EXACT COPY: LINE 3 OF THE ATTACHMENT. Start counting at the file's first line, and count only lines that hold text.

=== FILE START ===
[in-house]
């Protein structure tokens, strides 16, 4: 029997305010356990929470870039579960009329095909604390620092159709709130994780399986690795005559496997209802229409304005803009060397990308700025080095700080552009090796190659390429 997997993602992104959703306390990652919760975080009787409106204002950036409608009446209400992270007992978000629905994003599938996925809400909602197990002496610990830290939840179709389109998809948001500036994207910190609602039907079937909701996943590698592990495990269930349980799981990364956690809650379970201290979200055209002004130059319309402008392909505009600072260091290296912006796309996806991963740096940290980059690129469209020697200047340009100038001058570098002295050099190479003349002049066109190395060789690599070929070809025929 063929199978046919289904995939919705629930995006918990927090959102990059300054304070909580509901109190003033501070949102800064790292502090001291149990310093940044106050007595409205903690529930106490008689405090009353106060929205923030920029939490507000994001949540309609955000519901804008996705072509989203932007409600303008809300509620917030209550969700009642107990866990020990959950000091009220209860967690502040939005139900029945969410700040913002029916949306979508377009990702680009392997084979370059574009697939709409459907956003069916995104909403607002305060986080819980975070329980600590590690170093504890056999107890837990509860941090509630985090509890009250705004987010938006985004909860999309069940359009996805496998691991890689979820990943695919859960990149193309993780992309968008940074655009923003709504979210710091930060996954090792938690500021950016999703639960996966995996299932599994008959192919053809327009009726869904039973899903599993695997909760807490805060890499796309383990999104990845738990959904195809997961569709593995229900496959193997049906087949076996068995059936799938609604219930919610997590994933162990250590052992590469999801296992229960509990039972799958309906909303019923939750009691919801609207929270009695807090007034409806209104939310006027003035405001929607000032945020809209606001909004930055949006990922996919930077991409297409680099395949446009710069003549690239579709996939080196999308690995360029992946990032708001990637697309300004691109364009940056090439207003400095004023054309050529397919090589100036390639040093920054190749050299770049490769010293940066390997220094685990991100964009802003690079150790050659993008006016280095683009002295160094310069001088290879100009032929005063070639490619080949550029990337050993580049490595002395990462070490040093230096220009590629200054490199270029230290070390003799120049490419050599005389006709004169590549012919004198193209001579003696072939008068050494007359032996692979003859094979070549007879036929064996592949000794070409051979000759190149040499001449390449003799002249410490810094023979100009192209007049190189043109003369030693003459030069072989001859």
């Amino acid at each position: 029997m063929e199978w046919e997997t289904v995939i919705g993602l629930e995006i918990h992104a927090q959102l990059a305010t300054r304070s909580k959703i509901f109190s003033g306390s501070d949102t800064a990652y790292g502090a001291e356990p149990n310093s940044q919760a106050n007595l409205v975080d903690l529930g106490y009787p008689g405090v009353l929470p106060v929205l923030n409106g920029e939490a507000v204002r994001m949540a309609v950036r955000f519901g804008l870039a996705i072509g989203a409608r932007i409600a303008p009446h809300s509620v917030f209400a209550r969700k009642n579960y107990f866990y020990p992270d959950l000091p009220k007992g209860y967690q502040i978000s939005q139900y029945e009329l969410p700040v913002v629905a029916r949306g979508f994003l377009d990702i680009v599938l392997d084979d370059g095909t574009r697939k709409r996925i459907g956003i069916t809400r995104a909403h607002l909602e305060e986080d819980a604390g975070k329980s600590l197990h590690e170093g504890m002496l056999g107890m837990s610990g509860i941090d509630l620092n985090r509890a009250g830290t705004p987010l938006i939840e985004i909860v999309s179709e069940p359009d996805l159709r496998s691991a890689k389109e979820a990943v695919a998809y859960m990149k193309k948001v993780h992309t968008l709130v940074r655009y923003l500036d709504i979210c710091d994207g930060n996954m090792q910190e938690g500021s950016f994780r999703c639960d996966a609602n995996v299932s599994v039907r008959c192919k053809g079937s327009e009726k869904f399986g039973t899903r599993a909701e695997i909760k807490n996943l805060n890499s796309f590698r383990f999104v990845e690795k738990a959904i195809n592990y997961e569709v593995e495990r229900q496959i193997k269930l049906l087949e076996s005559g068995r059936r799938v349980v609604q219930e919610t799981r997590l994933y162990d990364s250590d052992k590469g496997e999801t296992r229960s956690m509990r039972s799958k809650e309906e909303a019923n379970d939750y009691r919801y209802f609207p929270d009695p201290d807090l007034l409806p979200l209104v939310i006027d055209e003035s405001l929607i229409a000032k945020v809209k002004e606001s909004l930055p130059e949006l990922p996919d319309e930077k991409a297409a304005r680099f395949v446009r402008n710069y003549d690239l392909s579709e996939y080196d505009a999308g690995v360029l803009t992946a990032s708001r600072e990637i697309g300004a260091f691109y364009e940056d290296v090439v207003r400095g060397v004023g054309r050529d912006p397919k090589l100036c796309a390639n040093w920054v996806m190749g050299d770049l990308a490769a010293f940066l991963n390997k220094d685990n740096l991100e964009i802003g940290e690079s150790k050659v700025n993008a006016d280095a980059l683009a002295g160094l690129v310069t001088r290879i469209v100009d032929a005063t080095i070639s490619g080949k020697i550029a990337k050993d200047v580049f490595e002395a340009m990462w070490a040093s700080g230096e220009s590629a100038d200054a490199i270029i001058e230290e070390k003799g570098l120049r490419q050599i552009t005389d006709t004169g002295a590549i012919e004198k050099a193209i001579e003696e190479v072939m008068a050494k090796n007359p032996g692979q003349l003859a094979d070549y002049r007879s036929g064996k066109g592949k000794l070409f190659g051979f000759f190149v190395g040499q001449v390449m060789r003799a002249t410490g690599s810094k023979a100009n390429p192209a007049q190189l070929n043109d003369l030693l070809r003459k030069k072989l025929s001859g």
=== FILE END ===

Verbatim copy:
């Amino acid at each position: 029997m063929e199978w046919e997997t289904v995939i919705g993602l629930e995006i918990h992104a927090q959102l990059a305010t300054r304070s909580k959703i509901f109190s003033g306390s501070d949102t800064a990652y790292g502090a001291e356990p149990n310093s940044q919760a106050n007595l409205v975080d903690l529930g106490y009787p008689g405090v009353l929470p106060v929205l923030n409106g920029e939490a507000v204002r994001m949540a309609v950036r955000f519901g804008l870039a996705i072509g989203a409608r932007i409600a303008p009446h809300s509620v917030f209400a209550r969700k009642n579960y107990f866990y020990p992270d959950l000091p009220k007992g209860y967690q502040i978000s939005q139900y029945e009329l969410p700040v913002v629905a029916r949306g979508f994003l377009d990702i680009v599938l392997d084979d370059g095909t574009r697939k709409r996925i459907g956003i069916t809400r995104a909403h607002l909602e305060e986080d819980a604390g975070k329980s600590l197990h590690e170093g504890m002496l056999g107890m837990s610990g509860i941090d509630l620092n985090r509890a009250g830290t705004p987010l938006i939840e985004i909860v999309s179709e069940p359009d996805l159709r496998s691991a890689k389109e979820a990943v695919a998809y859960m990149k193309k948001v993780h992309t968008l709130v940074r655009y923003l500036d709504i979210c710091d994207g930060n996954m090792q910190e938690g500021s950016f994780r999703c639960d996966a609602n995996v299932s599994v039907r008959c192919k053809g079937s327009e009726k869904f399986g039973t899903r599993a909701e695997i909760k807490n996943l805060n890499s796309f590698r383990f999104v990845e690795k738990a959904i195809n592990y997961e569709v593995e495990r229900q496959i193997k269930l049906l087949e076996s005559g068995r059936r799938v349980v609604q219930e919610t799981r997590l994933y162990d990364s250590d052992k590469g496997e999801t296992r229960s956690m509990r039972s799958k809650e309906e909303a019923n379970d939750y009691r919801y209802f609207p929270d009695p201290d807090l007034l409806p979200l209104v939310i006027d055209e003035s405001l929607i229409a000032k945020v809209k002004e606001s909004l930055p130059e949006l990922p996919d319309e930077k991409a297409a304005r680099f395949v446009r402008n710069y003549d690239l392909s579709e996939y080196d505009a999308g690995v360029l803009t992946a990032s708001r600072e990637i697309g300004a260091f691109y364009e940056d290296v090439v207003r400095g060397v004023g054309r050529d912006p397919k090589l100036c796309a390639n040093w920054v996806m190749g050299d770049l990308a490769a010293f940066l991963n390997k220094d685990n740096l991100e964009i802003g940290e690079s150790k050659v700025n993008a006016d280095a980059l683009a002295g160094l690129v310069t001088r290879i469209v100009d032929a005063t080095i070639s490619g080949k020697i550029a990337k050993d200047v580049f490595e002395a340009m990462w070490a040093s700080g230096e220009s590629a100038d200054a490199i270029i001058e230290e070390k003799g570098l120049r490419q050599i552009t005389d006709t004169g002295a590549i012919e004198k050099a193209i001579e003696e190479v072939m008068a050494k090796n007359p032996g692979q003349l003859a094979d070549y002049r007879s036929g064996k066109g592949k000794l070409f190659g051979f000759f190149v190395g040499q001449v390449m060789r003799a002249t410490g690599s810094k023979a100009n390429p192209a007049q190189l070929n043109d003369l030693l070809r003459k030069k072989l025929s001859g």